Long-term outcome of catheter ablation in atrial fibrillation patients with coexistent metabolic syndrome and obstructive sleep apnea: Impact of repeat procedures versus lifestyle changes

Sanghamitra Mohanty, Prasant Mohanty, Luigi Di Biase, Rong Bai, Chintan Trivedi, Pasquale Santangeli, Francesco Santoro, Richard Hongo, Steven Hao, Salwa Beheiry, David Burkhardt, Joseph G. Gallinghouse, Rodney Horton, Javier E. Sanchez, Shane Bailey, Patrick M. Hranitzky, Jason Zagrodzky, Andrea Natale

Research output: Contribution to journalArticle

25 Scopus citations

Abstract

Ablation Outcome in AF with Concurrent MS and OSA. Introduction: Metabolic syndrome (MS) and obstructive sleep apnea (OSA) are well-known independent risk factors for atrial fibrillation (AF) recurrence. This study evaluated ablation outcome in AF patients with coexistent MS and OSA and influence of lifestyle modifications (LSM) on arrhythmia recurrence.

Methods and Results:We included 1,257 AF patients undergoing first catheter ablation (30% paroxysmal AF). Patients having MS + OSA were classified into Group 1 (n = 126; 64 ± 8 years; 76% male). Group 2 (n = 1,131; 62 ± 11 years; 72% male) included those with either MS (n = 431) or OSA (n = 112; no CPAP users) or neither of these comorbidities (n = 588). Patients experiencing recurrence after first procedure were divided into 2 subgroups; those having sporadic events (frequency < 2 months) remained on previously ineffective antiarrhythmic drugs (AAD) and aggressive LSM, while those with persistent arrhythmia (incessant or ≥2 months) underwent repeat ablation. After 34 ± 8 months of first procedure, 66 (52%) in Group 1 and 386 (34%) in Group 2 had recurrence (P < 0.001). Recurrence rate in only-MS, only-OSA, and without MS/OSA groups were 40%, 38%, and 29%, respectively. Patients with MS + OSA experienced substantially higher recurrence compared to those with lone MS or OSA (52% vs. 40% vs. 38%; P = 0.036). Of the 452 patients having recurrence, 250 underwent redo-ablation and 194 remained on AAD and LSM. At 20 ± 6 months, 76% of the redo group remained arrhythmia-free off AAD whereas 74% of the LSM group were free from recurrence (P = 0.71), 33% of which were off AAD.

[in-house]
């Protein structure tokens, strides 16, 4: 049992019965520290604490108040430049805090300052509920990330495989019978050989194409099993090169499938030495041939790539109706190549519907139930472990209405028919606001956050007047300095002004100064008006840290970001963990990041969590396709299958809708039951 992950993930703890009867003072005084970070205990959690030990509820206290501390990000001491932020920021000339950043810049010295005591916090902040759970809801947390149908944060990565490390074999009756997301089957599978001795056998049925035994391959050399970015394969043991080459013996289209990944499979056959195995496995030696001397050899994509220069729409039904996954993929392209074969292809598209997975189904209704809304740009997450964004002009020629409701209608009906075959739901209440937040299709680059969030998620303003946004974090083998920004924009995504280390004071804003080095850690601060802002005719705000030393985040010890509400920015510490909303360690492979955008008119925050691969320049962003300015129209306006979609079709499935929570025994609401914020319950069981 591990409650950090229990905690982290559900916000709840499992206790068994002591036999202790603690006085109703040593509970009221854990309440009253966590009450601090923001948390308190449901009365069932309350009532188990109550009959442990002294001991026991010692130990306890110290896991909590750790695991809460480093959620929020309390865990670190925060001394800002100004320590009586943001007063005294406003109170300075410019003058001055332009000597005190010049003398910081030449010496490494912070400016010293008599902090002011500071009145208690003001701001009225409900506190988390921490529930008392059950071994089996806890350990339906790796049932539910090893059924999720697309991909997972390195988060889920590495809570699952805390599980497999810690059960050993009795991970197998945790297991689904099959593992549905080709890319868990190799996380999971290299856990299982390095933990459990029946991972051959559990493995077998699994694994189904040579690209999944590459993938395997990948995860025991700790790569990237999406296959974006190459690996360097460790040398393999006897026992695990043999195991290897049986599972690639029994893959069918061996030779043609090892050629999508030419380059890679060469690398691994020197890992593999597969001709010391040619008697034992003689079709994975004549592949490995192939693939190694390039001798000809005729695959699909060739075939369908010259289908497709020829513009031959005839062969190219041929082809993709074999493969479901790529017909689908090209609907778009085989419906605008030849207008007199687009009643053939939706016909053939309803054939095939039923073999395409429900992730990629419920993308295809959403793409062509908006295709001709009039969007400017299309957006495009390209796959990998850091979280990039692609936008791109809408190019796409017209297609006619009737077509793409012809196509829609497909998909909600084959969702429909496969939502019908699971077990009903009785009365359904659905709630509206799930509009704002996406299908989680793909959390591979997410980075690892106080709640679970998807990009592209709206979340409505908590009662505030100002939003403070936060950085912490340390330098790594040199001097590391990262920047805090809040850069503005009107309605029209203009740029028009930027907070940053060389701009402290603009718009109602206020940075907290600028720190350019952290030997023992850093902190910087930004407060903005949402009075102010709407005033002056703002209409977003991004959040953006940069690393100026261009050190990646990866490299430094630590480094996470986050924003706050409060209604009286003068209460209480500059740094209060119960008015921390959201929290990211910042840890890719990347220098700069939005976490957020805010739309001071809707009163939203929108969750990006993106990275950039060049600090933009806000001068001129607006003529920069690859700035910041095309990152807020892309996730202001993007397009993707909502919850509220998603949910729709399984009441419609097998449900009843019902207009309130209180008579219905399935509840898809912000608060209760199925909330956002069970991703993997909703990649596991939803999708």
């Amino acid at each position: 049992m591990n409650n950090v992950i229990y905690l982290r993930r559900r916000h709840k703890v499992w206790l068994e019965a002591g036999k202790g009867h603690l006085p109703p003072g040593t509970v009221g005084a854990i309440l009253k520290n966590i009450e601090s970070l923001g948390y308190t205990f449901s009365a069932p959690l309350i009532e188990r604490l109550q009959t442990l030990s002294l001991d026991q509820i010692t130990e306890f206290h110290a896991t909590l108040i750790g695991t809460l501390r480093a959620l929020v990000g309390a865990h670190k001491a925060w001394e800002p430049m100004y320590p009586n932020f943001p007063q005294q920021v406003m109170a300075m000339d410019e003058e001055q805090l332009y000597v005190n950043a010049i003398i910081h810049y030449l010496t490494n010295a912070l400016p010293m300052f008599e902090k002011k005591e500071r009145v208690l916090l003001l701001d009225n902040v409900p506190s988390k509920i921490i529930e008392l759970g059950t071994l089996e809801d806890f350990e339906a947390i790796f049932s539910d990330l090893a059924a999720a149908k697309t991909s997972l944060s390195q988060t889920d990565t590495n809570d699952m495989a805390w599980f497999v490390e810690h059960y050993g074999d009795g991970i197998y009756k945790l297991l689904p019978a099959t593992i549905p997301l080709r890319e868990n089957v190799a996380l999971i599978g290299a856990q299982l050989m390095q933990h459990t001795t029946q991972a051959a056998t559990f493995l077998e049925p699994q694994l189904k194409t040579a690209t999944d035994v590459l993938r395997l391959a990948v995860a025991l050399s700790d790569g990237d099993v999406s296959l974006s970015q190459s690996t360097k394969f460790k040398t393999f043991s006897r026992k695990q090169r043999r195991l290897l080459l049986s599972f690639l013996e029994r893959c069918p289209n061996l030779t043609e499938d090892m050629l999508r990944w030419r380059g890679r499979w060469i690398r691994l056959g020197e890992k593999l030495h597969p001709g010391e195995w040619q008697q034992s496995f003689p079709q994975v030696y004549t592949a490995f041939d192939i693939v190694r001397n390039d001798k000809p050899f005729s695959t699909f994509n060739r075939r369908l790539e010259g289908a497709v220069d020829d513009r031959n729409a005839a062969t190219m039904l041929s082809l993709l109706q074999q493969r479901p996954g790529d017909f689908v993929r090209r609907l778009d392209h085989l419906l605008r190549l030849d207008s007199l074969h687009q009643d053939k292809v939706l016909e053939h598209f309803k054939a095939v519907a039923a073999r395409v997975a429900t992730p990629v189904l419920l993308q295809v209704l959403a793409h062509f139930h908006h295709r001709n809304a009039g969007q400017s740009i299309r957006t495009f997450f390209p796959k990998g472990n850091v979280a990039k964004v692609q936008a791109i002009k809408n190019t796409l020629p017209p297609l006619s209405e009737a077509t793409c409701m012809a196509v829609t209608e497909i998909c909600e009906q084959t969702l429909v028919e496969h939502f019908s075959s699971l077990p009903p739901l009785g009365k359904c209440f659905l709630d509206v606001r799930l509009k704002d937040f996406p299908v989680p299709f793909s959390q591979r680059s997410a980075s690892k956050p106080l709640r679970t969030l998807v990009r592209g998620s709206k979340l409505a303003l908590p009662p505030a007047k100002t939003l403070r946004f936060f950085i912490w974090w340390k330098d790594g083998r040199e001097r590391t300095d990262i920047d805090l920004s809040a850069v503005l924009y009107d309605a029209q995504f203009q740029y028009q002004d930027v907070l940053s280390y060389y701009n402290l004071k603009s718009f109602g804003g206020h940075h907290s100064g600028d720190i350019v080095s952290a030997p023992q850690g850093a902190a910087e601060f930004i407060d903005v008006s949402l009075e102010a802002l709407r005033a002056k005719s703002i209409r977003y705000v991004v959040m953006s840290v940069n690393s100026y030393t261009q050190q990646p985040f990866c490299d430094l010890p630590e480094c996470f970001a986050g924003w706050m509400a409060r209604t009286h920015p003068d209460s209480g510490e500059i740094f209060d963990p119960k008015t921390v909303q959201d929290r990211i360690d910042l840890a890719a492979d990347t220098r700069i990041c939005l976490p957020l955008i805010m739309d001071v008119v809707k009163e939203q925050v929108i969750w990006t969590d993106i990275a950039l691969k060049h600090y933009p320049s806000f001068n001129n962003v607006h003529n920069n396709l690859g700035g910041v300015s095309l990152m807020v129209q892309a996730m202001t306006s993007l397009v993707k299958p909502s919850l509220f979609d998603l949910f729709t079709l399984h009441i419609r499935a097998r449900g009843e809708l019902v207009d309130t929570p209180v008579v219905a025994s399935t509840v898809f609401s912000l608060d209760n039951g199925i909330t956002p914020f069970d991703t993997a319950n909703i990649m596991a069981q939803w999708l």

Conclusions: MS and OSA have additive negative effect on arrhythmia recurrence following single procedure. Repeat ablation or compliant LSM increase freedom from recurrent AF.

Original languageEnglish (US)
Pages (from-to)930-938
Number of pages9
JournalJournal of cardiovascular electrophysiology
Volume25
Issue number9
DOIs
StatePublished - Jan 1 2014

Keywords

  • Atrial fibrillation
  • Catheter ablation
  • Lifestyle modifications
  • Metabolic syndrome
  • Obstructive sleep apnea
  • Recurrence

ASJC Scopus subject areas

  • Cardiology and Cardiovascular Medicine
  • Physiology (medical)

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    Mohanty, S., Mohanty, P., Di Biase, L., Bai, R., Trivedi, C., Santangeli, P., Santoro, F., Hongo, R., Hao, S., Beheiry, S., Burkhardt, D., Gallinghouse, J. G., Horton, R., Sanchez, J. E., Bailey, S., Hranitzky, P. M., Zagrodzky, J., & Natale, A. (2014). Long-term outcome of catheter ablation in atrial fibrillation patients with coexistent metabolic syndrome and obstructive sleep apnea: Impact of repeat procedures versus lifestyle changes. Journal of cardiovascular electrophysiology, 25(9), 930-938. https://doi.org/10.1111/jce.12468